The social media sphere is an increasingly noisy place, especially for brands. But hiding somewhere in the static, some companies are sending strong signals that reaches their customers in innovative ways. The Dachis Group has recently begun a real-time ranking of which companies have the most effective social strategies with their Social Business Index. Each Friday we're taking a tally of who's getting heard, what they're saying and why it matters.
It's been a busy week for at the Social Business Index marked by a lot of positive action in the top 20. Google held on to the top spot, while the consistently well-performing Reuters continued its bull run in the ranks, rising to No. 2, while the long-standing champion Facebook dropped out of the top 20 for the first time since we've been following the Index. Twitter dropped out of the top ten and settled at No. 13, and Kohl's and Industria Diseño Textil (the parent company to Zara) returned to our chart rising to Nos. 15 and 19, respectively. Our other biggest mover this week were JetBlue who jumped a stunning 113 ranks. In light of all the activity, the Dachis Group assured us that their algorithms had not changed. "We have a big algorithm change queued up, but there was NO change on our end," the company's chief technology officer Erik Huddleston told The Atlantic Wire. "Just some crazy happenings!"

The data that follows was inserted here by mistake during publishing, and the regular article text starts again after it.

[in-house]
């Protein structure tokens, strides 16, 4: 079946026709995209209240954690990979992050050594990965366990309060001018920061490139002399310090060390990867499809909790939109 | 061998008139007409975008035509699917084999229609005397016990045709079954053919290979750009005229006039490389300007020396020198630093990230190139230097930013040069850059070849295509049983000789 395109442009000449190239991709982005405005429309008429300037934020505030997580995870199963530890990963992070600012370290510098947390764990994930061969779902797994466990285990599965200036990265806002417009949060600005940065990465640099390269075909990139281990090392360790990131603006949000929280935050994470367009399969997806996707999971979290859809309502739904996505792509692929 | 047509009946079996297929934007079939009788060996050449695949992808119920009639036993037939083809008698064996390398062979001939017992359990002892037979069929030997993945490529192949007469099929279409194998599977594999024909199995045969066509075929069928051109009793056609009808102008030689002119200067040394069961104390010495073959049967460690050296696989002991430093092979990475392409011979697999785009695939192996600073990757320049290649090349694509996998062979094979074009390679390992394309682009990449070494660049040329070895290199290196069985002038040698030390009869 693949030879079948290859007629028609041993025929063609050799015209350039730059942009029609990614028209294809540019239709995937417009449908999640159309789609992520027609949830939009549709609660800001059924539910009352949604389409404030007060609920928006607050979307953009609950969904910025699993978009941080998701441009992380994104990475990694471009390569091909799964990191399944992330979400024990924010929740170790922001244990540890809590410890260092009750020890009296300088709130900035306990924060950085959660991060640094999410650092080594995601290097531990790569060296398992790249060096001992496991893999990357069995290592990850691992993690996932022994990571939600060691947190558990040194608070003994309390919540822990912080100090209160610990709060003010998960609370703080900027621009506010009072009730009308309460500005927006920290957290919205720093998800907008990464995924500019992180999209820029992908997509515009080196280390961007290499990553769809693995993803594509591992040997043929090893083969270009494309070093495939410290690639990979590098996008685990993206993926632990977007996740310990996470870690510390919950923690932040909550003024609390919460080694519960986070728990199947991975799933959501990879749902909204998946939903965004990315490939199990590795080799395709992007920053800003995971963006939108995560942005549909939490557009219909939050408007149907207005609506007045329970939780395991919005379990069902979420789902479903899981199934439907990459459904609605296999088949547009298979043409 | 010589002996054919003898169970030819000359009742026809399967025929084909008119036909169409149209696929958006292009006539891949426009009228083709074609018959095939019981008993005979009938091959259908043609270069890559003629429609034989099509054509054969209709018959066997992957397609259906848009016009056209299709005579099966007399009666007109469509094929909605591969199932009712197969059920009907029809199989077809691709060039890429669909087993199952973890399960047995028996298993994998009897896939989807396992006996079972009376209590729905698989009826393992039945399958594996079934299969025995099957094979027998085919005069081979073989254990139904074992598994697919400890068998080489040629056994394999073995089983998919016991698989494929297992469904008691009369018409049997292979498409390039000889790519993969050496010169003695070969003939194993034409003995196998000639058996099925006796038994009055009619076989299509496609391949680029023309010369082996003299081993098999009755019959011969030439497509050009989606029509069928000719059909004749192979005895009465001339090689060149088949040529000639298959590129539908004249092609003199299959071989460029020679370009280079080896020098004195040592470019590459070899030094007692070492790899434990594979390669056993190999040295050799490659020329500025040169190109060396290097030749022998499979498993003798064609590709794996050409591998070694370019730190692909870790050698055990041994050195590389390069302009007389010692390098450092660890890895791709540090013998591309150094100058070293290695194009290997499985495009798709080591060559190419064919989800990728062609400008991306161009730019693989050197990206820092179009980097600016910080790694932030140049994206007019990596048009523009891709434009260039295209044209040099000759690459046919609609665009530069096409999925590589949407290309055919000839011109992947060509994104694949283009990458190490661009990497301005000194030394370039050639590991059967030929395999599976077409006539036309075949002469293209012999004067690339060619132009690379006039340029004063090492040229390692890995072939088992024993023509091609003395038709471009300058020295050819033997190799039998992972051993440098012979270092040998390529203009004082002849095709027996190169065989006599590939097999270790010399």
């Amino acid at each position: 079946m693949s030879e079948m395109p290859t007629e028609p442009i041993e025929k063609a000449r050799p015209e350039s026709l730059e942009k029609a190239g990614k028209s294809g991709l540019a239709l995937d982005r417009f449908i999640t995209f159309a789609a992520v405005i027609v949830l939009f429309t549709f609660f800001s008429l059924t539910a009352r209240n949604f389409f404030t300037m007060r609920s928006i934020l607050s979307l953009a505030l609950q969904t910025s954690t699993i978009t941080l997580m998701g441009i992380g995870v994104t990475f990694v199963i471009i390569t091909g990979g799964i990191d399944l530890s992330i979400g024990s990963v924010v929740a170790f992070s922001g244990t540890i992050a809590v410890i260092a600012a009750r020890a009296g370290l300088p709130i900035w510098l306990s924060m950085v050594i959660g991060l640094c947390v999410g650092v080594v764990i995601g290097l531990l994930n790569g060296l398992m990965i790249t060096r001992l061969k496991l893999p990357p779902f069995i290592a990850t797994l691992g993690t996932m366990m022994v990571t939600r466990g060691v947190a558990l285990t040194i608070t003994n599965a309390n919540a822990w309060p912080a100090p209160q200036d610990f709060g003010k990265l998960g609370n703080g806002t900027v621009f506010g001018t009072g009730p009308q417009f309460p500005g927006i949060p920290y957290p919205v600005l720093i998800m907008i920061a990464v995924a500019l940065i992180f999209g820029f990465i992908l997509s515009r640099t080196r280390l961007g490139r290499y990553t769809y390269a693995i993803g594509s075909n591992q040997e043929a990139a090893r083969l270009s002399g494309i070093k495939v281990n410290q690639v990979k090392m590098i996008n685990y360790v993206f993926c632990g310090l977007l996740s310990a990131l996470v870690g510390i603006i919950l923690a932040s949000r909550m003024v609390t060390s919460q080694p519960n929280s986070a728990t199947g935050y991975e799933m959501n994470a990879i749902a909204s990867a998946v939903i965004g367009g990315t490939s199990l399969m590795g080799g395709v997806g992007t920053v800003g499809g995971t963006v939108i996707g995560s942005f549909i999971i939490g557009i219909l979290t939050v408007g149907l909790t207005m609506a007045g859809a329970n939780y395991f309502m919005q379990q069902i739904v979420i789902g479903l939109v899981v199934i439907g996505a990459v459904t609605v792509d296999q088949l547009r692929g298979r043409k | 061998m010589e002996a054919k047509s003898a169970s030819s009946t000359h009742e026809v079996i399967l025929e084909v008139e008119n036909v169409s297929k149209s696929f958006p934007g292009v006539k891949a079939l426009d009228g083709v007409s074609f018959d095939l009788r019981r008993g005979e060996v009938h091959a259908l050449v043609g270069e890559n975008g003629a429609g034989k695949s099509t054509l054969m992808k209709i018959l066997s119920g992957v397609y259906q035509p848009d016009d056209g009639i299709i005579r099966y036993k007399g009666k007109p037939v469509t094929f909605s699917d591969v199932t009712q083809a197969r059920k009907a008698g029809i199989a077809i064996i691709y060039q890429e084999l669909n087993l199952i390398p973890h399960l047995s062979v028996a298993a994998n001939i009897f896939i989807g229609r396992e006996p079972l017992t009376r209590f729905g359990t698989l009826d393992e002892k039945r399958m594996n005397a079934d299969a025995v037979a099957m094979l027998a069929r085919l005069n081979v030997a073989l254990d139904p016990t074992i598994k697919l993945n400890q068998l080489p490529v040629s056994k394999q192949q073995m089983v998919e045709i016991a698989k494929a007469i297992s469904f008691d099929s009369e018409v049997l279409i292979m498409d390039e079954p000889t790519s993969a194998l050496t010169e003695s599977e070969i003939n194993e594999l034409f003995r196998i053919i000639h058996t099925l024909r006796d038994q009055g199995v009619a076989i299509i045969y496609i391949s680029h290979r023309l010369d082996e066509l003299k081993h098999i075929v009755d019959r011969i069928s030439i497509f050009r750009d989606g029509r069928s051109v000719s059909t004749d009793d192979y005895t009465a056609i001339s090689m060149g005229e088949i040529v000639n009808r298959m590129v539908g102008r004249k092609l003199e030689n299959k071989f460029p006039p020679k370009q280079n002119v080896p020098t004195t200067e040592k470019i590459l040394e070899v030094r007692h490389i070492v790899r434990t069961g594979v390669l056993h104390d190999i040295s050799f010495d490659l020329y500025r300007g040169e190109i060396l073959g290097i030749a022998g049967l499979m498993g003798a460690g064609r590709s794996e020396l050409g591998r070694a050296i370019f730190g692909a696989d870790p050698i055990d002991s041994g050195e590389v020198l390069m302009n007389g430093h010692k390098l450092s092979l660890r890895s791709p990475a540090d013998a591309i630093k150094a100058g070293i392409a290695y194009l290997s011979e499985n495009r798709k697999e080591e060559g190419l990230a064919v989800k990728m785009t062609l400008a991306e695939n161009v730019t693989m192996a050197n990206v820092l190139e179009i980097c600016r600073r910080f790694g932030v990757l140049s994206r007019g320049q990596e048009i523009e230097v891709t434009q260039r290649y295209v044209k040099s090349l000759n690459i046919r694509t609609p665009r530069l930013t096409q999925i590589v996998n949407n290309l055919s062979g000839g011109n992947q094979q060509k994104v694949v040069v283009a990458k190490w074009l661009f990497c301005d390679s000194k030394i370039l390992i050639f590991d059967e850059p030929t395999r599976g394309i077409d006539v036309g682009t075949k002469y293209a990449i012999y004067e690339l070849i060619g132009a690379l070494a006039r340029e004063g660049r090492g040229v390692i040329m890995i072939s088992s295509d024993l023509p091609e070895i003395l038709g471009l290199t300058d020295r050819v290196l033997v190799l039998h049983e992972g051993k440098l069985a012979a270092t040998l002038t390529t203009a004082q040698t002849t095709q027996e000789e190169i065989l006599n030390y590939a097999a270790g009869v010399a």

Thomson Reuters has been killing it since the Dachis Group started indexing their activity in late September, but beating out Facebook for the number two slot is a new height. Anthony De Rosa, social media editor at Reuters, tells us that his team hasn't done anything dramatic in the past week, but plenty of news always encourages more chatter. "We've just been going through not a super busy news cycle," De Rosa told us in an interview. "But the Greek default and the Euro crisis those are stories we've been convering really well." De Rosa pointed to Reuters liveblog, which uses Scribble Live and Storyful technology to pull in tweets, YouTube videos, Flickr and other items from the social web to create a media-rich reader experience. With a team of as many as 25 people in four different countries providing 24/7 attention to the liveblogs and social media accounts, it seems like sheer manpower helps keep Reuters driving the conversation, too. De Rosa wants to keep Reuters, which has 20 to 30 Twitter accounts for specific topic areas, more focused. Meanwhile, De Rosa is working with product manager Alex Leo on a number of interactive landing pages across Reuters' sites that he think will keep them on top. "There's going to be a lot more social integration on Reuters through some of the pages we're gonna launch soon," said De Rosa. We'll keep you updated on the progress. Update: De Rosa added that a number of Retuers Twitter accounts have recently become curated by humans, including Erin Geiger Smith on @ReutersLegal; Rebecca Hamilton on @ReutersAfrica; Grace Kiser on @ReutersPolitics; John Peabody on @ReutersUS and @ReutersTech; and Beth Pinsker and Lauren Young on @ReutersMoney.